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Vasant Narasimhan, MD,  CEO, Novartis.
Source: Novartis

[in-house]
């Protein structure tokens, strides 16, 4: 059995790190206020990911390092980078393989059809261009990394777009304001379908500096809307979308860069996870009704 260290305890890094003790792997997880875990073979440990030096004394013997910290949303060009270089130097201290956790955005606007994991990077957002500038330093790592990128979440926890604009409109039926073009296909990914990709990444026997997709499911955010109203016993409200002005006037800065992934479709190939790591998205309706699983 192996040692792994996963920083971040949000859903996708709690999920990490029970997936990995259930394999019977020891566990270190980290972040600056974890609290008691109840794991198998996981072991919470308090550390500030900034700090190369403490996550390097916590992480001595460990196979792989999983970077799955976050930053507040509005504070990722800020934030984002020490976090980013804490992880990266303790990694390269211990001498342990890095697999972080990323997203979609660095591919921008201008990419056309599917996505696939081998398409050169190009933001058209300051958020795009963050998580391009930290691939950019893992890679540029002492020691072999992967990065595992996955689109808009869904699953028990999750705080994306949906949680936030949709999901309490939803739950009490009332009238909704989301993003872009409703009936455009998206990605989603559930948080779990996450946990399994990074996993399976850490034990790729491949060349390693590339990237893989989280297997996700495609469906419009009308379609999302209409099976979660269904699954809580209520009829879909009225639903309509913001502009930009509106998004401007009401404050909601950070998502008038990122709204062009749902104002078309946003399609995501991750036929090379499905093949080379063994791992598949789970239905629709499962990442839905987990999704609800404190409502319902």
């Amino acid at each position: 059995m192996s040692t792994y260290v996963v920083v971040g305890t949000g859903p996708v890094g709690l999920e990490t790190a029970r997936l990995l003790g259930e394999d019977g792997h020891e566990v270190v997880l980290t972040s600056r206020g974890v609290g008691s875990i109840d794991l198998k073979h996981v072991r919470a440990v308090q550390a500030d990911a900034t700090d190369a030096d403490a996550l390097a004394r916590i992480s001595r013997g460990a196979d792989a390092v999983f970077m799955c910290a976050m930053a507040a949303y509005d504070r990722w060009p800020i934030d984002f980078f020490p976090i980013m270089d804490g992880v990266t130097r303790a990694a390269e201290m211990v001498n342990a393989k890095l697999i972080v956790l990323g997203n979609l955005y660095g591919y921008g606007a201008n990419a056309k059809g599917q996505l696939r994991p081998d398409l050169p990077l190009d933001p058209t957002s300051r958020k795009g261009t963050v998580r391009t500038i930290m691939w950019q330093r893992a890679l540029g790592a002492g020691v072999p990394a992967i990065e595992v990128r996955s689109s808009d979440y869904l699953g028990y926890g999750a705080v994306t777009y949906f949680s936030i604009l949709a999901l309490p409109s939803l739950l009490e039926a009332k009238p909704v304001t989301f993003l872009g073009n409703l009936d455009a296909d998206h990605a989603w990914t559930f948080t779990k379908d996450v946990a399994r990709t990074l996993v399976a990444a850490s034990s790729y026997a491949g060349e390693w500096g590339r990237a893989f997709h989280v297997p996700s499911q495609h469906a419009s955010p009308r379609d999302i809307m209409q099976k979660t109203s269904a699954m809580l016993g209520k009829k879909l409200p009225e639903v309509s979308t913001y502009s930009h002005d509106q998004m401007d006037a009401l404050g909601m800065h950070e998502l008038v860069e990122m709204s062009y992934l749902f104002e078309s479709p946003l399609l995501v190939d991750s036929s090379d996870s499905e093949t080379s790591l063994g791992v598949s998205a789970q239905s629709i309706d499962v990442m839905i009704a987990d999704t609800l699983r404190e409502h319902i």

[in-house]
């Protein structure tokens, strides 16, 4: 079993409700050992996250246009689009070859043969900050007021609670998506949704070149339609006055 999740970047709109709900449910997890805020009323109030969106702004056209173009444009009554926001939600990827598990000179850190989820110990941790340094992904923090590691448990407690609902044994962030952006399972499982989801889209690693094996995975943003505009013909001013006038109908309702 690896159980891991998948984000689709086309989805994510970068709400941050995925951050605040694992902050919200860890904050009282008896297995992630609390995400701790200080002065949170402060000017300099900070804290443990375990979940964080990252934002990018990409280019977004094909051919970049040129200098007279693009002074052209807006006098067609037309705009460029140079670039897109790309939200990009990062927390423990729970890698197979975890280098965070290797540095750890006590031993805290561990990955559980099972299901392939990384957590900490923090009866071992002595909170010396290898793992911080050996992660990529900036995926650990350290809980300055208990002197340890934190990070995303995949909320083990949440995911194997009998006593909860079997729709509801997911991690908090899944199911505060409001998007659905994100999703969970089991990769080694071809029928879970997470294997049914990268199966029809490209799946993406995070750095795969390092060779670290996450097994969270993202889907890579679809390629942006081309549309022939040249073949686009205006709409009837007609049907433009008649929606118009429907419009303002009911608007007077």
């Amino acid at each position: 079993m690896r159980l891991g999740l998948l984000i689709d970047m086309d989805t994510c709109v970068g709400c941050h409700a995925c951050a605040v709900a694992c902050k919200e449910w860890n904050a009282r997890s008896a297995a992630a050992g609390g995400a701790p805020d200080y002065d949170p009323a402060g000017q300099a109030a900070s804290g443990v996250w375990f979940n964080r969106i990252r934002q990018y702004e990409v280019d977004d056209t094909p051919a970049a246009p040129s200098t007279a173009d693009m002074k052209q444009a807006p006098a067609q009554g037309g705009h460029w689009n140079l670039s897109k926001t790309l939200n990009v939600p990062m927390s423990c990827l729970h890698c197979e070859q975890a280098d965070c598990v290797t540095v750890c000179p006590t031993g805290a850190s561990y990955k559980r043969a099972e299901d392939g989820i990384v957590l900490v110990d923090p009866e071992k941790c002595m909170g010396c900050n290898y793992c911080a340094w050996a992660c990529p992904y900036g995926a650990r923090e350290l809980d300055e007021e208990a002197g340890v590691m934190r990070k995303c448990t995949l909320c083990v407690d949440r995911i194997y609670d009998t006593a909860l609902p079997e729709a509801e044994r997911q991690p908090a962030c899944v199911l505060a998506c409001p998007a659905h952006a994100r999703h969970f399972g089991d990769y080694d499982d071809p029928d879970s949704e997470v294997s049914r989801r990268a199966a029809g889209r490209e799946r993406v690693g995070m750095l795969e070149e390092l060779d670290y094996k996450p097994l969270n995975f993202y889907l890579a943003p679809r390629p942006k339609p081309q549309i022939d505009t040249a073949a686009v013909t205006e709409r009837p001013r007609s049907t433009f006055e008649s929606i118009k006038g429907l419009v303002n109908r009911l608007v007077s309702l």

Novartis. Vasant Narasimhan, CEO, Novartis emphasized in his presentation at the J.P. Morgan’s conference the company's strategy of leveraging its scale and therapeutic focus, an emphasis on growth in certain geographies, such as China, where the company plans to double sales by 2024, and the importance of advanced therapy platforms (i.e., cell, gene and RNA therapies) and data science in the company’s strategy. With regard to advanced therapy platforms, the company has 16 advanced therapies in clinical development and whose position it enhanced with the $8.7-billion acquisition of the gene-therapy company, Avexis. Overall in its innovative medicines business, he said that the company is focused on launch excellence for 15 ongoing and upcoming major launches. In terms of scale and focus, Narasimhan, noted that the company has 116 projects in Phase I/II, 37 projects in Phase III, and 11 products in registration. He added that the company is maintaining its goal of achieving cost savings of $2 billion by the end of 2020.